I don’t think the latest Geithner plan to create a private/public partnership to buy up to 1 trillion of toxic assets from the Banks represents the zombie solution as described by many leading economists.
I think whether or not you nationalize some Banks makes less difference than is contended, since in my opinion it all boils down to how they are regulated and managed- albeit very poorly in the past. The latest Geithner plan proposes an auction purchase system of the the toxic assets held by banks by investors with up to 97% in non recourse funding whose risk and funding can be as low as 3%. In other words a Hedge Fund bidding 70 cents in the dollar for $100 million of debt securities held by Citicorp would purchase the $70 million dollars of securities but only be on risk for $ 2.1million or 3% of the $70 million dollar security parcel purchased.
These established Funds would be available to investors and 401K superfunds and so on.
The arrangement as I understand can be described as follows:
1. The FDIC (Federal Deposit Insurance Corporation) guarantees 85% of the value of the loans without recourse.
2. The Treasury provides further capital for 80% of the balance(balance is 15% after 85% guarantee by the FDIC )to cover 12% from TARP Funds leaving a balance of only 3%.
3. The balance of 3% represents the capital used from Private Investors (Hedge Funds) who risk losing all their capital (assuming they are unable to hedge their investments by buying credit default swaps) and who bid at auction for parcels of the securities to establish a market.
4. Banks holding the Toxic Assets will sell them to the highest investor Bidders (Hedge Funds)which will then enable eventually a resumption of normal lending.
5. The taxpayer effectively takes on 97% of the risk by virtue of the non recourse loans.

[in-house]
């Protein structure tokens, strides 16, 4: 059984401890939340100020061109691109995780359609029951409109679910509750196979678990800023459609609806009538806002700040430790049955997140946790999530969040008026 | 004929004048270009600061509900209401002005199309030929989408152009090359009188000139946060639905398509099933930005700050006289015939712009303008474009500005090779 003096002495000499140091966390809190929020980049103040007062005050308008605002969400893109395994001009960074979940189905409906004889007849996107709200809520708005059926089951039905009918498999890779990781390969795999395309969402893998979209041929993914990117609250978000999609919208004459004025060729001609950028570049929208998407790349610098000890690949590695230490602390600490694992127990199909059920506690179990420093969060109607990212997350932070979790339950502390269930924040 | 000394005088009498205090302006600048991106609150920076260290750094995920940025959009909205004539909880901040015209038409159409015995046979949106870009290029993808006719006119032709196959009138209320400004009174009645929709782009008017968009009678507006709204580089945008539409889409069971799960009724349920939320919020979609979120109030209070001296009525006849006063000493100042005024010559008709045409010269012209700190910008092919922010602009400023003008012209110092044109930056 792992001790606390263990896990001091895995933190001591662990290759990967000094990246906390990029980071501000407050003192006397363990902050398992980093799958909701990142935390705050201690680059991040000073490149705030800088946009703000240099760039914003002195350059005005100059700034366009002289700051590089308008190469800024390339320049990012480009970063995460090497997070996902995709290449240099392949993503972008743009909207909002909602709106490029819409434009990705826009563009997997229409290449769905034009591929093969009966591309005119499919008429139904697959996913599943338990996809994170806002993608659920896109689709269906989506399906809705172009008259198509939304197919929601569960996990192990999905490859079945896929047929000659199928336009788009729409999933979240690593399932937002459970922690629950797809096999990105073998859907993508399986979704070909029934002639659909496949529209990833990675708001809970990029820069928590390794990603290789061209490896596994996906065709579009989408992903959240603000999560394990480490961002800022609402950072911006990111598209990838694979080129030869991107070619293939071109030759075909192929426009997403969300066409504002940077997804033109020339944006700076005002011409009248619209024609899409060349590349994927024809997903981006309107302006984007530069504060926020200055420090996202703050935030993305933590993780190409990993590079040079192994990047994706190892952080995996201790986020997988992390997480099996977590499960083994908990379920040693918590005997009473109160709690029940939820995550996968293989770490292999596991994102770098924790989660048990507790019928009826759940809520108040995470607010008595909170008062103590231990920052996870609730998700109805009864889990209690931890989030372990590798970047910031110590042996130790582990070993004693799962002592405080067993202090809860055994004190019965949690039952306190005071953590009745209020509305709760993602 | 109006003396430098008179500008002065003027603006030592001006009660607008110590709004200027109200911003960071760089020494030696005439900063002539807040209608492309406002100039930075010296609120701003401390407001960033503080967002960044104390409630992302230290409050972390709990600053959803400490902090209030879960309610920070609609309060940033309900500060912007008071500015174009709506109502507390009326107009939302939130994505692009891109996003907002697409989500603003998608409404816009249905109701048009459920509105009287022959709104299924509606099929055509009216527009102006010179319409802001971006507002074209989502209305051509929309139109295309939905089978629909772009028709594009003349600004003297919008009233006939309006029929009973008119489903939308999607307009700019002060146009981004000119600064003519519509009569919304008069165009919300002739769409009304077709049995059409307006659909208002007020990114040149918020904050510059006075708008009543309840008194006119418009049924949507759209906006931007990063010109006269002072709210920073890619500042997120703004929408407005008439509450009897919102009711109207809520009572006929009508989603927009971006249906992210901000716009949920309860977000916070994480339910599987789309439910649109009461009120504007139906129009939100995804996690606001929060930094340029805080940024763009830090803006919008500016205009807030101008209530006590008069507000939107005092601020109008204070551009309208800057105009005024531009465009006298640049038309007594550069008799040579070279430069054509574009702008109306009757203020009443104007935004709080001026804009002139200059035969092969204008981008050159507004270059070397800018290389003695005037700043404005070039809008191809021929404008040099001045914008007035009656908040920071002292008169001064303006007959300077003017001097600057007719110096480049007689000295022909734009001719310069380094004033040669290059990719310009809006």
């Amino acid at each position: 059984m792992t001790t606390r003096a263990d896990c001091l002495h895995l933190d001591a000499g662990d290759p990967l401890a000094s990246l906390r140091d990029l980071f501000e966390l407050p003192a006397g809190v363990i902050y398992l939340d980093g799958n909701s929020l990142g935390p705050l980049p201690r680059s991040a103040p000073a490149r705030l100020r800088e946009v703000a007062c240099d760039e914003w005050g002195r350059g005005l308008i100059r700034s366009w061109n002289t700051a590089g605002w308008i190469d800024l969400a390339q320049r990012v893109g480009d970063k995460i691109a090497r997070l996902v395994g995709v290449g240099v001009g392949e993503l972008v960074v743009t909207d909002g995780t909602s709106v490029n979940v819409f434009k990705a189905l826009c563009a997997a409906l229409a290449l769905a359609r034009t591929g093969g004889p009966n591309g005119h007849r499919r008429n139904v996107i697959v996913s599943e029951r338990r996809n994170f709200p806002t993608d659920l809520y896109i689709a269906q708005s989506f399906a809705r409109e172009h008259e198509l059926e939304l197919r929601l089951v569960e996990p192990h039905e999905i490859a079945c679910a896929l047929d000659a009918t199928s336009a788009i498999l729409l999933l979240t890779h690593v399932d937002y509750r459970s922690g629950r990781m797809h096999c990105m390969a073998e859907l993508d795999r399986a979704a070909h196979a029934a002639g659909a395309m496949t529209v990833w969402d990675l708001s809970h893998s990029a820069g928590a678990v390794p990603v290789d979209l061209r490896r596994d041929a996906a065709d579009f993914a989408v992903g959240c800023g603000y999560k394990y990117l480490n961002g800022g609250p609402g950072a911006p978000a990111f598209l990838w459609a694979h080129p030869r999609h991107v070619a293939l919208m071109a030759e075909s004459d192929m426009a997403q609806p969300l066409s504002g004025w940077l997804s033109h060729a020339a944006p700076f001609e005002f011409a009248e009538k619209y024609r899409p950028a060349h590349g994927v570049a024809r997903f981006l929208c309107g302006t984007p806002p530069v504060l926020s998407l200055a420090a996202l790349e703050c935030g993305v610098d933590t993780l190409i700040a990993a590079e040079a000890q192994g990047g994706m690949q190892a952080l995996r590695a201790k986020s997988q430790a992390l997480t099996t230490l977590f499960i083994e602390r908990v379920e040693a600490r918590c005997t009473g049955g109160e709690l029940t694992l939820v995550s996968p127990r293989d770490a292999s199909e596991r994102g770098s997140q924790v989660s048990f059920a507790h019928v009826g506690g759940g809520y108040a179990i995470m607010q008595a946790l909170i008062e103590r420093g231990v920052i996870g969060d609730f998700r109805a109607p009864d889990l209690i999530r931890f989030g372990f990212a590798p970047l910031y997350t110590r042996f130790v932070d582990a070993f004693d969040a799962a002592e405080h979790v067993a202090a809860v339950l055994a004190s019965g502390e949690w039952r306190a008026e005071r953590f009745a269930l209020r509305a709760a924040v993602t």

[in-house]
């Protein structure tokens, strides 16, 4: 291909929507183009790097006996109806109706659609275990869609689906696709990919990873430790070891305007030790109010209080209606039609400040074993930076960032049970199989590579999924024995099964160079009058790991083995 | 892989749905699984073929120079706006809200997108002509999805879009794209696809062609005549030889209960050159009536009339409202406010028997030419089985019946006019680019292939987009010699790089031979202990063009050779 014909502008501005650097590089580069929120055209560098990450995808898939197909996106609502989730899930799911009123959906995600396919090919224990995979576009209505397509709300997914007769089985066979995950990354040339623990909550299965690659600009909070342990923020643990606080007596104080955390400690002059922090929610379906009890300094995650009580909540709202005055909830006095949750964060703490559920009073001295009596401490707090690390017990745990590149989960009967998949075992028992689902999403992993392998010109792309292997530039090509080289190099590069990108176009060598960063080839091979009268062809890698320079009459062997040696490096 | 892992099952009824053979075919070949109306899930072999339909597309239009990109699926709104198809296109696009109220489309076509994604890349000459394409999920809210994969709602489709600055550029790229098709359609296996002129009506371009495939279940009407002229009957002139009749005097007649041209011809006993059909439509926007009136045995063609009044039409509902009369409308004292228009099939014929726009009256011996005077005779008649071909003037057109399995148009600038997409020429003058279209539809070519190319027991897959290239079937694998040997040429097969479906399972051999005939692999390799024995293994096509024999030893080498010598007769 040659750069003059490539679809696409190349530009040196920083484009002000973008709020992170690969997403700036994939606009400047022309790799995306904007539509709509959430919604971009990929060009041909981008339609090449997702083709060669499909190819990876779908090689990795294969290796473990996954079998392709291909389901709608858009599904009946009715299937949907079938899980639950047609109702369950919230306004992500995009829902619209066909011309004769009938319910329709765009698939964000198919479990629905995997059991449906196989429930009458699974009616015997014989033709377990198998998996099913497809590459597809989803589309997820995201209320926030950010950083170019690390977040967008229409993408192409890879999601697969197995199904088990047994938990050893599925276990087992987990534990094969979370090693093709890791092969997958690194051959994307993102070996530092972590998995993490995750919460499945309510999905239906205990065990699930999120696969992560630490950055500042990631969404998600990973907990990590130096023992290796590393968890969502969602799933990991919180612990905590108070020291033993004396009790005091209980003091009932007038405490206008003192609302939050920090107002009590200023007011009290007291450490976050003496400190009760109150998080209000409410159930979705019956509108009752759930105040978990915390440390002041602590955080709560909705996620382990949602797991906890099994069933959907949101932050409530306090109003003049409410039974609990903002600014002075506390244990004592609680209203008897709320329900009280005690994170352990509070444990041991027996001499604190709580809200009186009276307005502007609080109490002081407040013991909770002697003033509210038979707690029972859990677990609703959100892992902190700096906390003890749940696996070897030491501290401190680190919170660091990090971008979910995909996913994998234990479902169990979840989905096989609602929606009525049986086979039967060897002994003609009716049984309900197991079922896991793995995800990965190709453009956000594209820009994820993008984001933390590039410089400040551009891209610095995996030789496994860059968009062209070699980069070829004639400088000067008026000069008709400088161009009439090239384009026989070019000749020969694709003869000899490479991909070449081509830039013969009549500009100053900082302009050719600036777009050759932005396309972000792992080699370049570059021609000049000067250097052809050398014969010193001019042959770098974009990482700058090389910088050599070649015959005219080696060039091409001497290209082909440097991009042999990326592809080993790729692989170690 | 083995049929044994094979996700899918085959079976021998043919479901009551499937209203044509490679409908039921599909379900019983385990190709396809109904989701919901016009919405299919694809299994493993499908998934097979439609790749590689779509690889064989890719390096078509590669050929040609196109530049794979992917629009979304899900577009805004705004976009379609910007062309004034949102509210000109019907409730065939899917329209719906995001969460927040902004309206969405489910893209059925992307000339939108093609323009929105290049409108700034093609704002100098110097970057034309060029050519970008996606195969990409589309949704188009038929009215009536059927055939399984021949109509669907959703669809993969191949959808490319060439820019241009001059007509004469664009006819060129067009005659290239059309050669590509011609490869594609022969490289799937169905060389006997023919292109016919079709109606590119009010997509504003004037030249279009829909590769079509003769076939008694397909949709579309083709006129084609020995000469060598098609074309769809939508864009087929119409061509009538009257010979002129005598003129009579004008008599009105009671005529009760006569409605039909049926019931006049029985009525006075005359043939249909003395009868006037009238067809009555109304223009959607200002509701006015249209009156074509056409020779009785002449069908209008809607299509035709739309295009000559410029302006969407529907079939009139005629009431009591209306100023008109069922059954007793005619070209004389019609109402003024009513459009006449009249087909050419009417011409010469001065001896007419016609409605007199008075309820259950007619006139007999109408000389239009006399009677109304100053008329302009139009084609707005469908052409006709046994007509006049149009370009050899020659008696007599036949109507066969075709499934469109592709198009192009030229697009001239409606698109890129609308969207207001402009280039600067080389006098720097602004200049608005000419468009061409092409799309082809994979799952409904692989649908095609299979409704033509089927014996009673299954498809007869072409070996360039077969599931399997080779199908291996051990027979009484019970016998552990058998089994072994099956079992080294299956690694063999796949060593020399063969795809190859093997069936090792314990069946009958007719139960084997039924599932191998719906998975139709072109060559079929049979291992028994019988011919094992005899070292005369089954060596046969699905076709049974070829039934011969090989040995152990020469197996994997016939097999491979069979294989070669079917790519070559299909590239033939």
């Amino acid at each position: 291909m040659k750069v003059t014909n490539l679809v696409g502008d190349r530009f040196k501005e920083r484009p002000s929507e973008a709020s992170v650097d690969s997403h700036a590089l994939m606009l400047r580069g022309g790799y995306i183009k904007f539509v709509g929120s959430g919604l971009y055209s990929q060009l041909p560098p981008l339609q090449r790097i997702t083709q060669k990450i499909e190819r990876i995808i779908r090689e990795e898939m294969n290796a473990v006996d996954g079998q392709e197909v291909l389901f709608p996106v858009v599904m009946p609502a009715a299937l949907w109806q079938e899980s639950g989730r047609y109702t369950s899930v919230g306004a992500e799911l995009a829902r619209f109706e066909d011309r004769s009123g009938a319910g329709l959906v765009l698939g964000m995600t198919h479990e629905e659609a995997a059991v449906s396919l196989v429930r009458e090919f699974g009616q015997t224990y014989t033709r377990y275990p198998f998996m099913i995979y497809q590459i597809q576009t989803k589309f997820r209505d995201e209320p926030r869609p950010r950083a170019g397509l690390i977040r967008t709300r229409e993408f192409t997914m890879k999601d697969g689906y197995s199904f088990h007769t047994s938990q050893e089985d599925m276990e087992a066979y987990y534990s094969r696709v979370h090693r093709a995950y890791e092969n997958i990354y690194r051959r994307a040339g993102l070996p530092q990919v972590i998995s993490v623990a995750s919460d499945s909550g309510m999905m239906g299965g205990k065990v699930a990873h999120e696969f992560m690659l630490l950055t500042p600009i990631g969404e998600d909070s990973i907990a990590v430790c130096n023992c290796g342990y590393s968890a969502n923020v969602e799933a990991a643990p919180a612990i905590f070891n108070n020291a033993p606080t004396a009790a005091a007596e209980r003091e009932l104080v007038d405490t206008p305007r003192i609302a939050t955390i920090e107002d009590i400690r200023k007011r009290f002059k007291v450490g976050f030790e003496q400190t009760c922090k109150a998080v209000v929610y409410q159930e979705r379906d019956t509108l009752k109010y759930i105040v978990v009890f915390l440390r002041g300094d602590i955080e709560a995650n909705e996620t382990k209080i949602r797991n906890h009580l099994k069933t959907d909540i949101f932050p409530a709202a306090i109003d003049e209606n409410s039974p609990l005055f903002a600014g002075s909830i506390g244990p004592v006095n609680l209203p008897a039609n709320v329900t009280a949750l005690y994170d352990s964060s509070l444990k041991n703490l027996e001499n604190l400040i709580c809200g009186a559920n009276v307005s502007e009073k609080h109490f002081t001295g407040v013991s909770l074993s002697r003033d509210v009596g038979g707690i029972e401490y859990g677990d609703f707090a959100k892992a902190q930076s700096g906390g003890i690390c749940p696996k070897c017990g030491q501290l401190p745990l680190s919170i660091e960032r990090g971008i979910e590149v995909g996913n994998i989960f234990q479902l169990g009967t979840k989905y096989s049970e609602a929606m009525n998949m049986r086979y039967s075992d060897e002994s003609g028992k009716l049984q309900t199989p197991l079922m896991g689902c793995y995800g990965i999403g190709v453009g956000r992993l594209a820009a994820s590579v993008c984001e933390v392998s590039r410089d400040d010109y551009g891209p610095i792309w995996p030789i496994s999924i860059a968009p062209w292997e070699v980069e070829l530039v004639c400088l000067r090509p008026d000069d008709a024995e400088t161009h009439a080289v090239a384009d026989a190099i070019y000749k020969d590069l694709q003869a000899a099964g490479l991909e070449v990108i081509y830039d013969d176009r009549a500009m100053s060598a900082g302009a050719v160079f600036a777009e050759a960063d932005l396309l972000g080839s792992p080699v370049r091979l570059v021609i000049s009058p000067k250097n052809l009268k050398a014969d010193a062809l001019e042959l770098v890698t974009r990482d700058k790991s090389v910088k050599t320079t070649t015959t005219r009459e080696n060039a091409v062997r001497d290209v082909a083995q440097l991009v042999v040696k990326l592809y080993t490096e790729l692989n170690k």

The concerns over taxpayers costs hinges on the economic outlook over the next 3- 4 years and the extent or otherwise of recovery in house prices and the general economy. In the event of a recovery, losses may be minimal, if any, with possible gains but should the reverse occur the consequences will be disastrous to the extent the whole economy collapses. The banking system may be equally badly off with no less in future challenges, but that would also signal even more deep seated economic woes at that time.
However a more pertinent argument is about whether or not you allow the banks to fail or as the case may be to recover of their own volition. Due to the very low funds cost now available (with Fed easing) margins have improved considerably, hence, putting aside additional write downs from prior toxic assets sales and bad debts and assuming economic recovery I would estimate all the write offs could be absorbed within a four year time span. But in the meantime the credit squeeze and all of its misery would continue with the risk of further contraction which clearly politically has become an untenable option.
Hence, if you are in favour politically of a bailout, you cannot avoid risk by nationalization as it involves simply transferring risk from the private sector under government regulation to the government under government regulation.If you are not in favour of bailouts you would argue it is better to do nothing and not risk further taxpayer money, but you cannot have it both ways and assume government nationalization would somehow provide an immediate superior solution.
Furthermore Bank nationalization is both complex and costly and for it to work would entail the need for a broad guarantee of the entire USA banking system obligations which would make people even more unhappy.
I don’t particularly like Geithner's plan but its worth trying. In the meantime it is sensible to enact new legislation to allow a single government regulatory agency( like the FDIC ) to vest with sufficient power, when necessary, to safely dismantle all big financial institutions so as to minimize damage to the financial system and overall economy.